Polio, also known as infantile paralysis, is a virus that attacks the central nervous system and affects the nerves that control muscle movement.
In many cases people can be infected with the virus and not show any, or only mild, symptoms, but for others it can result in headache, muscle pain and fever, followed by localized muscle paralysis, which is permanent.
For sufferers who show these symptoms, some may come away with just some localized weakness in arms or legs, but, depending on which nerves the virus attacks, it could be fatal.
According to PBS, although the virus has been around for centuries, severe cases, let alone outbreaks, were relatively unusual until the 20th century.
Even when infants were exposed to it as they began eating solid food, they had antibodies against polio that they received from their mother’s milk.
It wasn’t until standards of hygiene and sanitation improved, meaning fewer people were exposed and developed antibodies to defend against the virus, that America began to see polio outbreaks.
In the 1930s, ‘40s and ‘50s, the virus tended to pop up every summer, quickly crippling otherwise healthy children and some adults along the way. One of those who was afflicted with polio was Franklin Delano Roosevelt, who contracted it at the unusually late age of 39.
Roosevelt got the virus 11 years before he made his bid for the presidency, according to Smithsonian, but it didn’t stop him from going down his personal path.
Despite his disability, he was elected first as Governor of New York, and later as President of the United States, which put him in the position of being able to try to do something about combating the illness.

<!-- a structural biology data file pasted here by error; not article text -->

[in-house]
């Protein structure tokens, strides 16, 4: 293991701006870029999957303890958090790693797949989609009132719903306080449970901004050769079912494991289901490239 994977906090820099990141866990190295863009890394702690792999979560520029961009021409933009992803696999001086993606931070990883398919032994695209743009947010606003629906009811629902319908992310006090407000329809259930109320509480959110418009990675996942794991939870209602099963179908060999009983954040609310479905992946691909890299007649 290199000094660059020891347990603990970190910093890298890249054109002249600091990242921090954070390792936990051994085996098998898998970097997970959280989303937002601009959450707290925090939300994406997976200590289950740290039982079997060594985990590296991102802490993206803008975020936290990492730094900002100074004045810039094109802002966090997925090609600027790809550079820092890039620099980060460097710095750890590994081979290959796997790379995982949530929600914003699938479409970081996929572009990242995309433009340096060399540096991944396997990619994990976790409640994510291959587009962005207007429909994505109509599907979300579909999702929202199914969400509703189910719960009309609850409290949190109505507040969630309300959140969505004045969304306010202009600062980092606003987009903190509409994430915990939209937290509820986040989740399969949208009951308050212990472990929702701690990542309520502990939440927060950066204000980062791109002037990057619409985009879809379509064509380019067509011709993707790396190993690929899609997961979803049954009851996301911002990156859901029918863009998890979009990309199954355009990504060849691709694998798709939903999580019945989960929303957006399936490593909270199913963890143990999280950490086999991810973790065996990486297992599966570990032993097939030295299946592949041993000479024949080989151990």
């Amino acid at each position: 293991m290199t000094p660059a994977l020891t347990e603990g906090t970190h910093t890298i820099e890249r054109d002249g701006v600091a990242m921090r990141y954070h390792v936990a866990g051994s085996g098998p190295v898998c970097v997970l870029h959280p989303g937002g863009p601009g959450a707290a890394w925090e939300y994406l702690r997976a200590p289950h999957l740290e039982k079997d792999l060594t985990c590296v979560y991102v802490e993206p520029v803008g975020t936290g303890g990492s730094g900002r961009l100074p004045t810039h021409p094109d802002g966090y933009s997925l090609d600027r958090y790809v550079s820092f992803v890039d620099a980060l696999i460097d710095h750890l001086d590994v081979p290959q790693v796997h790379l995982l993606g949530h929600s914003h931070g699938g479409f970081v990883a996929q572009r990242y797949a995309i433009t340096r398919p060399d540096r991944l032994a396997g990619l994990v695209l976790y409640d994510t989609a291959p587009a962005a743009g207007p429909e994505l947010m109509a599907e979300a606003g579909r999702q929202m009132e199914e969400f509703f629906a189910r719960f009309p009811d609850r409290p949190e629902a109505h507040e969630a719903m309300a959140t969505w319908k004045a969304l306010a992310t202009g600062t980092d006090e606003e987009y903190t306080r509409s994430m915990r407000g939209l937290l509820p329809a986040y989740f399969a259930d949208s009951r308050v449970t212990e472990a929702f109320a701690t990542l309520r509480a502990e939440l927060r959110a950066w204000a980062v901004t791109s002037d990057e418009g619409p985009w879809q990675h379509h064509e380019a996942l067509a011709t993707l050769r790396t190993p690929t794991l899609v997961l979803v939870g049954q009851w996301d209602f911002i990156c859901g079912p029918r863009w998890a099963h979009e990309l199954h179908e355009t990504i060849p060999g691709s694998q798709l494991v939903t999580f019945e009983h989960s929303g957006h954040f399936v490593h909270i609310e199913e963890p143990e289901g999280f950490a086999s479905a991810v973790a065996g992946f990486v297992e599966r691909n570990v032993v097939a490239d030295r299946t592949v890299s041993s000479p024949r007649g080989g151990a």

Although there are some sources that say that Roosevelt hid his disability when he was in office, he really didn’t — he just didn’t make it obvious.
People knew he’d had polio, which is probably why the public was so responsive when he did fundraising for polio research and to aid families who were struggling with the disease. His first efforts in that direction were his annual birthday balls.
Then, in 1937, he announced the new National Foundation for Infantile Paralysis, which was renamed the following year, becoming the March of Dimes.
The slogan for the fundraising campaign, and the eventual new name of the foundation, was a play on words from the title of a popular newsreel, The March of Time, and was suggested by popular comedian Eddie Cantor. Cantor also suggested that the donations could be sent directly to the White House, assuming presidential approval.
Why dimes? The idea was that even though the country was on the brink of war, most people could spare a dime.
And spare them they did. With the fundraising effort getting support on the radio and from Hollywood, as well as a personal appeal from the president himself, money started pouring into the White House. People sent quarters, dollars, and, of course, dimes.
On January 30th, FDR’s birthday, he wrote a speech that was published in the President’s Birthday Magazine, saying that envelopes were coming into the White House by the truckload with money from adults as well as from children who wanted to help afflicted children get well.
The volume of the donations quickly grew too large for the White House to handle, which led to the formation of the foundation.
Donations continued to pour in, and that money was used in several ways. The foundation’s first task was to create an organization that could provide a rapid response to polio outbreaks anywhere in the country.
They also began funding virus research, and funded and administered the research being done by Jonas Salk and Albert Sabin in their quest for a vaccine.
Salk finally created a viable vaccine which was field tested in 1954 and licensed for use the following year; it essentially eradicated the virus in just a few years.
That vaccine caused incidences of polio to drop from tens of thousands of cases annually to just a handful, and it was all made possible by the hard work of many volunteers and FDR’s March of Dimes.